“There are multiple codes, standards and regulations that apply to the LNG industry to maintain safety of the operation of LNG facilities, and the transfer and transportation of LNG. Some of the examples cited in the report by the Sierra Club are examples of incidents that have occurred in foreign countries that do not maintain the same standard as those imposed in the U.S.”

Campirano also said there is “rigorous regulatory control” over the LNG industry in the United States. He said there are four primary federal agencies that have specific regulatory enforcement roles in the U.S. They are the Department of Energy (DOE), the Federal Energy Regulatory Commission (FERC), the U.S. Department of Transportation (DOT) and the U.S. Coast Guard (USCG).

“The FERC is the agency that is responsible for the siting and construction of onshore and near shore LNG import and export LNG facilities. FERC requirements address every aspect of LNG construction and operations including engineering and design, operational safety and delivery, location and geographic risk, etc.,” Campirano said.

 

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LNG Exports to Create More Economic Opportunity in Valley and Texas

by Julian Alvarez, President and CEO of Rio Grande Valley Partnership

Much of the nation’s growth in natural gas production has taken place in Texas and in particular, the rapid expansion of production in the Eagle Ford Shale in South Texas.

As the nation’s second most populous state and the largest producing state, Texas and the Rio Grande Valley are uniquely positioned to be at the forefront of the historic opportunity presented by expanding exports of LNG.

LNG exports give the U.S. the ability to assert global energy leadership, strengthen its economy and create good-paying jobs for the hard working men and women in the Rio Grande Valley. The Rio Grande Valley Partnership is focused on creating the relationships and developing programs that advance the region by increasing economic growth and improving the quality of life in the Rio Grande Valley.

The Eagle Ford Shale is providing both of these. The shale play has seen a growth in hotels, restaurants, retail outlets and distribution centers. More importantly, it has created an environment that is beneficial and supportive for the growth of small businesses and entrepreneurialism. As we all know, small businesses are the back bone of every community.

Unfortunately, the recent energy boom has its naysayers, including some in the business community. A small but vocal group of companies have warned of negative impacts of expanded LNG exports on America’s “manufacturing renaissance” and energy prices in Texas. Yet, numerous studies continue to demonstrate their argument is flawed.

Expanding LNG exports will create jobs and provide economic benefits to the Rio Grande Valley region. LNG exports would incentivize new infrastructure investments worth billions of dollars in American communities. A recent study by ICF International estimates that LNG exports will create up to 155,000 jobs for Texans in construction, operations, exploration and production by 2035 and contribute up to $31.4 billion to the local economy as new wealth is generated in the state.

In a press release earlier this year, our own State Senator Juan “Chuy” Hinojosa highlighted the benefits of the energy industry to the Rio Grande Valley region. “We are seeing tens of thousands of new jobs created, higher wages being paid, billions of dollars in investments in the region.” Senator Hinojosa called this boom an Energy Renaissance.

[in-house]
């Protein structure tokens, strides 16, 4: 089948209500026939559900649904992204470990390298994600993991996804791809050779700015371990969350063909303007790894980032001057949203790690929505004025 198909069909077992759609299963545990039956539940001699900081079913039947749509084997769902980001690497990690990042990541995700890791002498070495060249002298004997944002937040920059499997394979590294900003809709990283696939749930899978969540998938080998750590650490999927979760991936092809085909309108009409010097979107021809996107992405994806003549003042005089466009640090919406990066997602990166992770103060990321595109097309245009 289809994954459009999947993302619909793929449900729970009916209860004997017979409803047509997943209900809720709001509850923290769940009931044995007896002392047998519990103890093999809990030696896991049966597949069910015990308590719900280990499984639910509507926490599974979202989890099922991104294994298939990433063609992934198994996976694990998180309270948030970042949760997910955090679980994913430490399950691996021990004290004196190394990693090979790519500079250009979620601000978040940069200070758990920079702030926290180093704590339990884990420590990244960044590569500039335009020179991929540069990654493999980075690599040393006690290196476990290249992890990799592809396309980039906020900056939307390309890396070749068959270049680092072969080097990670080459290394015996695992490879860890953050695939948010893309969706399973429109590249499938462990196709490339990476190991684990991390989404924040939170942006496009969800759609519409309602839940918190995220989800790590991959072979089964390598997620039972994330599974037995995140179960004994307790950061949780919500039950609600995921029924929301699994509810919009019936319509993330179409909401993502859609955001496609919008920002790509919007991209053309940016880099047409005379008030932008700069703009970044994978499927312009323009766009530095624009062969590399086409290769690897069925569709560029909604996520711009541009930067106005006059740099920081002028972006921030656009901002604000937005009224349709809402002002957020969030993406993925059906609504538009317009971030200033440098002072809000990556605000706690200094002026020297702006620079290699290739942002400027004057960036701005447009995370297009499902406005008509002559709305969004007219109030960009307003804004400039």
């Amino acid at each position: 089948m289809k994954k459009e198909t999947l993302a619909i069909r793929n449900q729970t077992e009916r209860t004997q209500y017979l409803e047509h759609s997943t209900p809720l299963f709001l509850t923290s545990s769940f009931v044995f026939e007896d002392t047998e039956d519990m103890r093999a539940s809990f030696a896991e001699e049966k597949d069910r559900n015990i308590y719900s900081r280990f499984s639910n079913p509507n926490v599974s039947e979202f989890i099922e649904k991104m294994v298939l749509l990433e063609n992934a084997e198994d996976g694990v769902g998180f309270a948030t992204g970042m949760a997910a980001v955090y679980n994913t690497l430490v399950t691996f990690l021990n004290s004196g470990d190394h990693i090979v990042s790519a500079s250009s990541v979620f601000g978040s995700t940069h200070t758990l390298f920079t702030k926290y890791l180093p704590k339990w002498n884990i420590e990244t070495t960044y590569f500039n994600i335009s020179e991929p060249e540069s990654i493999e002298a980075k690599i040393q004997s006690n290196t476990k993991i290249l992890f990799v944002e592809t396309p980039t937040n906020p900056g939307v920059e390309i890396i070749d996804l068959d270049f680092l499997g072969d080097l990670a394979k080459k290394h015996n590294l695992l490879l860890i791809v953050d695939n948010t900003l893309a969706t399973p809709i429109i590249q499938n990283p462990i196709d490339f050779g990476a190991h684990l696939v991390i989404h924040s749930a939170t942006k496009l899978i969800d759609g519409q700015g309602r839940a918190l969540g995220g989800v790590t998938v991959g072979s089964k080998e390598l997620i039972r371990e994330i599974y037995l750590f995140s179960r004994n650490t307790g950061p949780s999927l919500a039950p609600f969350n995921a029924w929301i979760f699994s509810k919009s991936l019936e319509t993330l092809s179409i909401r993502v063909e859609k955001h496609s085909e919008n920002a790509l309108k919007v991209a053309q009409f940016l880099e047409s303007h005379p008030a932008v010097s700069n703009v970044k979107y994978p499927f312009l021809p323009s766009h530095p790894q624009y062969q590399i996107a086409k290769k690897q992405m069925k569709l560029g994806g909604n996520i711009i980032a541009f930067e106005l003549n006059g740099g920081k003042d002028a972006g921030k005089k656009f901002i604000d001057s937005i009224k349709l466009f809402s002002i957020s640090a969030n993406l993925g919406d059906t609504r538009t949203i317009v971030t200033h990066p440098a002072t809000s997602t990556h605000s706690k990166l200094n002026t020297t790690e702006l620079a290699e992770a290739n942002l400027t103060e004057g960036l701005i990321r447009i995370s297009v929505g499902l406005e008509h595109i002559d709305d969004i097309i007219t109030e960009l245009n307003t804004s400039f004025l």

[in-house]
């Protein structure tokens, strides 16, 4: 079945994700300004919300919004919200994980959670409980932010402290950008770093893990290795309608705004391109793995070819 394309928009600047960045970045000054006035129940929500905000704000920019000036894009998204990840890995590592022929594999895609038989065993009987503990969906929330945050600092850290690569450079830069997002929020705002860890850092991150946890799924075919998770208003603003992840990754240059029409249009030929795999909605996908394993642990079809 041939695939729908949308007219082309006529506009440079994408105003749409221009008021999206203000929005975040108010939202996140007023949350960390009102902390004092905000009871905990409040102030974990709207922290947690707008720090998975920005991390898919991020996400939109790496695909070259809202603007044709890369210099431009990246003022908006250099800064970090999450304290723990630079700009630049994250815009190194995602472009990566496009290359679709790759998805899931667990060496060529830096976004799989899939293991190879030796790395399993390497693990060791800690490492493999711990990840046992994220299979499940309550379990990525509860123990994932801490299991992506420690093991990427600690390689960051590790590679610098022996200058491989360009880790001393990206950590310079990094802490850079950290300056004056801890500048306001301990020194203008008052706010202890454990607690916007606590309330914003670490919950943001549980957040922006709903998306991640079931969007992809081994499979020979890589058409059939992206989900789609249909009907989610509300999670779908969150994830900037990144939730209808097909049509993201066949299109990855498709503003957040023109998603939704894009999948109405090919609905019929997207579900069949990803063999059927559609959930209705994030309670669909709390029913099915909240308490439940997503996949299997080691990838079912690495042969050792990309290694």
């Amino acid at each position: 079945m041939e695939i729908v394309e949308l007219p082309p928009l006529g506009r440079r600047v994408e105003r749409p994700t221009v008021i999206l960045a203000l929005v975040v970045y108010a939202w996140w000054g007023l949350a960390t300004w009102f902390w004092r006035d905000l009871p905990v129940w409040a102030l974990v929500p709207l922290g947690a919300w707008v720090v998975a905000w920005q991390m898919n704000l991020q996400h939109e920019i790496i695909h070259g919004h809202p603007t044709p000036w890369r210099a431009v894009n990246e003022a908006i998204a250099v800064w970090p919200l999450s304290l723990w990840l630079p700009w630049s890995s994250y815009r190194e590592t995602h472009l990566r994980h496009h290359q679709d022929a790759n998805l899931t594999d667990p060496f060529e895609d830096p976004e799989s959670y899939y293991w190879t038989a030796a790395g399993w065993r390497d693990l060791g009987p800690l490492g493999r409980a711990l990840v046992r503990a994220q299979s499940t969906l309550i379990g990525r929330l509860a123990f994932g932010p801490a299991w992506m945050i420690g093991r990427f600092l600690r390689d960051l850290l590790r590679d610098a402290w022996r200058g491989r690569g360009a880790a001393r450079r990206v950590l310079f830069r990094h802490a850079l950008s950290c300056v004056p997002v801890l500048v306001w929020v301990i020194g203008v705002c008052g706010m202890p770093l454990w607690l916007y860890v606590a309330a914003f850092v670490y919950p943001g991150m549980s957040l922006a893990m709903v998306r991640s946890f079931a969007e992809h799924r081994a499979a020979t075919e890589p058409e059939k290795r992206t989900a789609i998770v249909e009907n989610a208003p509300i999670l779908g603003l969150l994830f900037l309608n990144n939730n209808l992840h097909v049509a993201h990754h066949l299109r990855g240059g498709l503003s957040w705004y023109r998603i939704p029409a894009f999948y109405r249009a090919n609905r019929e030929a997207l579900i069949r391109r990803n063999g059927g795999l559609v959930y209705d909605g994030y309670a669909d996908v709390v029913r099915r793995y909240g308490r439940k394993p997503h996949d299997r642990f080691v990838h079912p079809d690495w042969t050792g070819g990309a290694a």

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Mexico Welcomes the World to Its Shale Fields

When the World Shale Oil Summit met in Dallas last month, North America (the United States and to a lesser extent Canada) naturally took center stage. However, sponsor CWC promotes this annual gathering, now in its fifth year, as an international event so shale opportunities around the globe were also discussed. While an entire morning was devoted to Asia, Mexico tended to dominate many of the international discussions. Small wonder since the country is perennially ranked among the top 10 in terms of shale resources and is opening its doors to international E&P players for the first time in three quarters of a century. It is also is just across the Rio Grande from Texas and its vast network of pipelines and service contractors. Furthermore, geology doesn’t recognize international borders and one of the hottest plays in the US, the Eagle Ford, extends into Mexico.

In the 12 months since Mexico adopted the changes to its constitution necessary to allow international players in, the country has made remarkable progress implementing them. Following Round Zero, in which national oil company Pemex chose the acreage it will retain, Mexico’s Energy Secretariat (Sener) has moved quickly to outline the blocks to be offered in Round 1. This call for bids, which will kick off in January 2015, includes tracts in two unconventional plays: eight blocks with dry gas potential on the Burro-Picachos trend and 62 blocks with shale oil potential in the Tampico-Misantla Basin. The former, located just south of Del Rio, Texas, cover 900 sq km and hold prospective resources of about 142 million boe. Meanwhile the Tampico-Misantla Basin acreage comprises 7,401 sq km on the Gulf Coast near Tampico; shale oil potential is estimated at 8.9 billion boe in prospective resources.